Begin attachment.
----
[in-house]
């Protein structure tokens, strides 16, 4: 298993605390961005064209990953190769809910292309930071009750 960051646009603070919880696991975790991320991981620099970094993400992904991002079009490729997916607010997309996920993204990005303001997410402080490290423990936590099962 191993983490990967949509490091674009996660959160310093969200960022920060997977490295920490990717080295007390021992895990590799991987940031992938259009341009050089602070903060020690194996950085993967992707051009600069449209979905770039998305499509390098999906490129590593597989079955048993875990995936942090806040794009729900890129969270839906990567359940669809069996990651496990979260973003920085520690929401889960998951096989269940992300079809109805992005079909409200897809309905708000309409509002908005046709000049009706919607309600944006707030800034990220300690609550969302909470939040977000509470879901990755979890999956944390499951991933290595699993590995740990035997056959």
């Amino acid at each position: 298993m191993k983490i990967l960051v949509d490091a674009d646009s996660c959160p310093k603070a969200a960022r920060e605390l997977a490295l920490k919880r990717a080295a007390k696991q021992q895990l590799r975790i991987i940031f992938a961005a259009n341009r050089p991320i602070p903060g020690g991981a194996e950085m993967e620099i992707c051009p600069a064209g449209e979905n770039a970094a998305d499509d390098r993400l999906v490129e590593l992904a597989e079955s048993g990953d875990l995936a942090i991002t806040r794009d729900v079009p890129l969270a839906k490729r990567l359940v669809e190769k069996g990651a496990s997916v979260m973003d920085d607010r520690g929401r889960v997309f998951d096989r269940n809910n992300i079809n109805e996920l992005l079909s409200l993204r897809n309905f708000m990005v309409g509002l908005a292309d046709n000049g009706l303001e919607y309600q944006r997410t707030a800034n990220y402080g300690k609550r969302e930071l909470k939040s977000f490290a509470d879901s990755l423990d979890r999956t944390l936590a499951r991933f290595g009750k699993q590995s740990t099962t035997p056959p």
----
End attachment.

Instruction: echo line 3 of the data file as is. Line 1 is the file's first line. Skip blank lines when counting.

């Amino acid at each position: 298993m191993k983490i990967l960051v949509d490091a674009d646009s996660c959160p310093k603070a969200a960022r920060e605390l997977a490295l920490k919880r990717a080295a007390k696991q021992q895990l590799r975790i991987i940031f992938a961005a259009n341009r050089p991320i602070p903060g020690g991981a194996e950085m993967e620099i992707c051009p600069a064209g449209e979905n770039a970094a998305d499509d390098r993400l999906v490129e590593l992904a597989e079955s048993g990953d875990l995936a942090i991002t806040r794009d729900v079009p890129l969270a839906k490729r990567l359940v669809e190769k069996g990651a496990s997916v979260m973003d920085d607010r520690g929401r889960v997309f998951d096989r269940n809910n992300i079809n109805e996920l992005l079909s409200l993204r897809n309905f708000m990005v309409g509002l908005a292309d046709n000049g009706l303001e919607y309600q944006r997410t707030a800034n990220y402080g300690k609550r969302e930071l909470k939040s977000f490290a509470d879901s990755l423990d979890r999956t944390l936590a499951r991933f290595g009750k699993q590995s740990t099962t035997p056959p």